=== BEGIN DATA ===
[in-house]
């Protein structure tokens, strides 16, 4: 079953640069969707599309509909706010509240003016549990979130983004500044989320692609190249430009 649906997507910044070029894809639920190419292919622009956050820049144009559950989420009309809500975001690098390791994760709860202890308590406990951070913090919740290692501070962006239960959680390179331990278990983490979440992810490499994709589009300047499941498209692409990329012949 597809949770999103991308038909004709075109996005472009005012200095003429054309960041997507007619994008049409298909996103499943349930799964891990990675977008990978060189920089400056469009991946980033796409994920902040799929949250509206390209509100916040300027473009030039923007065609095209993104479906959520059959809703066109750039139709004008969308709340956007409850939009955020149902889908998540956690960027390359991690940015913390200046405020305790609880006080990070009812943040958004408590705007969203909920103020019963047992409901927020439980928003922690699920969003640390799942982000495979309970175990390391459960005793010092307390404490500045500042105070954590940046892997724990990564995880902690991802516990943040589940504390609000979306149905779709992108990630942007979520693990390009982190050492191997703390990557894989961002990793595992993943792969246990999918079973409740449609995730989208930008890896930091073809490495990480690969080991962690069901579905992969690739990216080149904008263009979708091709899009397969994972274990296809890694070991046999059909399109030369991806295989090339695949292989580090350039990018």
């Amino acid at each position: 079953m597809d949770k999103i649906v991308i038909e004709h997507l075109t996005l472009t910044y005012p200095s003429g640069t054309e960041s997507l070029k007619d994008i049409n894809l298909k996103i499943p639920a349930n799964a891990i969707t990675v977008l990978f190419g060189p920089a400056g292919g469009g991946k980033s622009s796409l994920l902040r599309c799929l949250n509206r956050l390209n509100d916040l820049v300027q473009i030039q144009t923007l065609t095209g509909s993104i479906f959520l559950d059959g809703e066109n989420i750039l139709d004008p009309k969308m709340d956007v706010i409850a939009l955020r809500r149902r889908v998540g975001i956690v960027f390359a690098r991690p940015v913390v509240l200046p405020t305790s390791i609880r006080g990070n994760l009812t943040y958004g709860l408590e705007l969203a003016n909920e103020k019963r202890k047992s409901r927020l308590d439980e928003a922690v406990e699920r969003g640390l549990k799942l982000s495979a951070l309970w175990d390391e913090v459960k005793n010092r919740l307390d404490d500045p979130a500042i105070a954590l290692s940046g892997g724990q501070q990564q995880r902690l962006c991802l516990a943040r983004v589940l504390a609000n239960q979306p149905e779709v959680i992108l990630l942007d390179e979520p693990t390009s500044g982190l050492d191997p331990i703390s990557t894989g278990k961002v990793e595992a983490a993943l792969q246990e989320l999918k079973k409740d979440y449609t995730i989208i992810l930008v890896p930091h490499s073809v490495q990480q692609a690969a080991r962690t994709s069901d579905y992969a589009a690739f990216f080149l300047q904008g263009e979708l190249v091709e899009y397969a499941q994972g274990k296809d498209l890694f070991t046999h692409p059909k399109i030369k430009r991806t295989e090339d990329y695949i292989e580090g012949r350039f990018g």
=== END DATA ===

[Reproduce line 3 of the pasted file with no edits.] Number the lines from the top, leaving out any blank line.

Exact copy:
């Amino acid at each position: 079953m597809d949770k999103i649906v991308i038909e004709h997507l075109t996005l472009t910044y005012p200095s003429g640069t054309e960041s997507l070029k007619d994008i049409n894809l298909k996103i499943p639920a349930n799964a891990i969707t990675v977008l990978f190419g060189p920089a400056g292919g469009g991946k980033s622009s796409l994920l902040r599309c799929l949250n509206r956050l390209n509100d916040l820049v300027q473009i030039q144009t923007l065609t095209g509909s993104i479906f959520l559950d059959g809703e066109n989420i750039l139709d004008p009309k969308m709340d956007v706010i409850a939009l955020r809500r149902r889908v998540g975001i956690v960027f390359a690098r991690p940015v913390v509240l200046p405020t305790s390791i609880r006080g990070n994760l009812t943040y958004g709860l408590e705007l969203a003016n909920e103020k019963r202890k047992s409901r927020l308590d439980e928003a922690v406990e699920r969003g640390l549990k799942l982000s495979a951070l309970w175990d390391e913090v459960k005793n010092r919740l307390d404490d500045p979130a500042i105070a954590l290692s940046g892997g724990q501070q990564q995880r902690l962006c991802l516990a943040r983004v589940l504390a609000n239960q979306p149905e779709v959680i992108l990630l942007d390179e979520p693990t390009s500044g982190l050492d191997p331990i703390s990557t894989g278990k961002v990793e595992a983490a993943l792969q246990e989320l999918k079973k409740d979440y449609t995730i989208i992810l930008v890896p930091h490499s073809v490495q990480q692609a690969a080991r962690t994709s069901d579905y992969a589009a690739f990216f080149l300047q904008g263009e979708l190249v091709e899009y397969a499941q994972g274990k296809d498209l890694f070991t046999h692409p059909k399109i030369k430009r991806t295989e090339d990329y695949i292989e580090g012949r350039f990018g």